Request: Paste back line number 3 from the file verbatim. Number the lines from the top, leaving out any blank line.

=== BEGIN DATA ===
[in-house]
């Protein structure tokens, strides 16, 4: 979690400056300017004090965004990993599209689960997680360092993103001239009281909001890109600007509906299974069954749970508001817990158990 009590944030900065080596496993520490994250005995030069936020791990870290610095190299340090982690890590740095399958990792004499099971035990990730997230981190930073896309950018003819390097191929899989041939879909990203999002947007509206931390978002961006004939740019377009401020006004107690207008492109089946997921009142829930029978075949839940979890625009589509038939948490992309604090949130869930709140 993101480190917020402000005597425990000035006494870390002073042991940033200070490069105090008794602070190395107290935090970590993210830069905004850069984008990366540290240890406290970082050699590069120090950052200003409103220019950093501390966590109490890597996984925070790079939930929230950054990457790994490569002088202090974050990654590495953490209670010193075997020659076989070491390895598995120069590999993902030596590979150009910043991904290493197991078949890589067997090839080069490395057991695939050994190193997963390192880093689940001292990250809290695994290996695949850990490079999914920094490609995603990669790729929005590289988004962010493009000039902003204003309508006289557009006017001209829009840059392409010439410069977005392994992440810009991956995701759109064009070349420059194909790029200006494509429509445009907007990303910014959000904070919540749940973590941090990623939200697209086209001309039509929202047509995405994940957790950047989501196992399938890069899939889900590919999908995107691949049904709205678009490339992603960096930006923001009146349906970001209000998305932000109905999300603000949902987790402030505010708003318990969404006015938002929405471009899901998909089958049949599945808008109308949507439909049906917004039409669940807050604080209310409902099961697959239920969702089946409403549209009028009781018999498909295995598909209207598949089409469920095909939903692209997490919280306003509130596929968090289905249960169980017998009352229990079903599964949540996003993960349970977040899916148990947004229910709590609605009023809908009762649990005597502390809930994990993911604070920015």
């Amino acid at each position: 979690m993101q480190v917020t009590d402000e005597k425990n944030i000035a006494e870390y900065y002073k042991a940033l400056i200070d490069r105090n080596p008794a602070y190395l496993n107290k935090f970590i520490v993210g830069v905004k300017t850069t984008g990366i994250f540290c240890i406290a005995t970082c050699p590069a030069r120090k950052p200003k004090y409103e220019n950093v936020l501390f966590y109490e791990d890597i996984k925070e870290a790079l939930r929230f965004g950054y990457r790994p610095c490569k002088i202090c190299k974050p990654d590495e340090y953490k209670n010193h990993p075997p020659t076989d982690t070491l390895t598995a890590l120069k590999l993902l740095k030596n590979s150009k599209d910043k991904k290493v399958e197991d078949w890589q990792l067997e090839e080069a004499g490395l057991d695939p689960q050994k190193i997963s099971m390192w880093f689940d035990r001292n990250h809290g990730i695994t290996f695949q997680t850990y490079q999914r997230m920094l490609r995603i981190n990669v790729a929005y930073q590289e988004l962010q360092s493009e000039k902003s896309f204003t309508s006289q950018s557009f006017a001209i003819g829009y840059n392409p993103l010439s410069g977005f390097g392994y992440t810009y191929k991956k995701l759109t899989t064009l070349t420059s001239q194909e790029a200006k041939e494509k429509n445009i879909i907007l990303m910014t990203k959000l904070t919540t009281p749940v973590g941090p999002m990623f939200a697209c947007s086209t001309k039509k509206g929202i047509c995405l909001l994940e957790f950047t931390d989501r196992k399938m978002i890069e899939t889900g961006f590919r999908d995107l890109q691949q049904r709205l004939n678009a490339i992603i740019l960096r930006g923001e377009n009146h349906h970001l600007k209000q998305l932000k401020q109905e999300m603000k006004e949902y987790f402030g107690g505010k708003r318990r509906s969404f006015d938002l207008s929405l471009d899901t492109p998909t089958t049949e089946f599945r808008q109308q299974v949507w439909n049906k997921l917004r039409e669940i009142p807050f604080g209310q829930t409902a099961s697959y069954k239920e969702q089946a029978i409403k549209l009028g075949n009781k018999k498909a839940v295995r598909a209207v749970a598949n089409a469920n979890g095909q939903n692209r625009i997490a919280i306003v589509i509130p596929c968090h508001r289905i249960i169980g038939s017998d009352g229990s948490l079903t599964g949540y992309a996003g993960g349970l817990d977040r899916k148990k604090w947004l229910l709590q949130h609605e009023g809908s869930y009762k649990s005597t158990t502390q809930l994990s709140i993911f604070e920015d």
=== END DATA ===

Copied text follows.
């Amino acid at each position: 979690m993101q480190v917020t009590d402000e005597k425990n944030i000035a006494e870390y900065y002073k042991a940033l400056i200070d490069r105090n080596p008794a602070y190395l496993n107290k935090f970590i520490v993210g830069v905004k300017t850069t984008g990366i994250f540290c240890i406290a005995t970082c050699p590069a030069r120090k950052p200003k004090y409103e220019n950093v936020l501390f966590y109490e791990d890597i996984k925070e870290a790079l939930r929230f965004g950054y990457r790994p610095c490569k002088i202090c190299k974050p990654d590495e340090y953490k209670n010193h990993p075997p020659t076989d982690t070491l390895t598995a890590l120069k590999l993902l740095k030596n590979s150009k599209d910043k991904k290493v399958e197991d078949w890589q990792l067997e090839e080069a004499g490395l057991d695939p689960q050994k190193i997963s099971m390192w880093f689940d035990r001292n990250h809290g990730i695994t290996f695949q997680t850990y490079q999914r997230m920094l490609r995603i981190n990669v790729a929005y930073q590289e988004l962010q360092s493009e000039k902003s896309f204003t309508s006289q950018s557009f006017a001209i003819g829009y840059n392409p993103l010439s410069g977005f390097g392994y992440t810009y191929k991956k995701l759109t899989t064009l070349t420059s001239q194909e790029a200006k041939e494509k429509n445009i879909i907007l990303m910014t990203k959000l904070t919540t009281p749940v973590g941090p999002m990623f939200a697209c947007s086209t001309k039509k509206g929202i047509c995405l909001l994940e957790f950047t931390d989501r196992k399938m978002i890069e899939t889900g961006f590919r999908d995107l890109q691949q049904r709205l004939n678009a490339i992603i740019l960096r930006g923001e377009n009146h349906h970001l600007k209000q998305l932000k401020q109905e999300m603000k006004e949902y987790f402030g107690g505010k708003r318990r509906s969404f006015d938002l207008s929405l471009d899901t492109p998909t089958t049949e089946f599945r808008q109308q299974v949507w439909n049906k997921l917004r039409e669940i009142p807050f604080g209310q829930t409902a099961s697959y069954k239920e969702q089946a029978i409403k549209l009028g075949n009781k018999k498909a839940v295995r598909a209207v749970a598949n089409a469920n979890g095909q939903n692209r625009i997490a919280i306003v589509i509130p596929c968090h508001r289905i249960i169980g038939s017998d009352g229990s948490l079903t599964g949540y992309a996003g993960g349970l817990d977040r899916k148990k604090w947004l229910l709590q949130h609605e009023g809908s869930y009762k649990s005597t158990t502390q809930l994990s709140i993911f604070e920015d």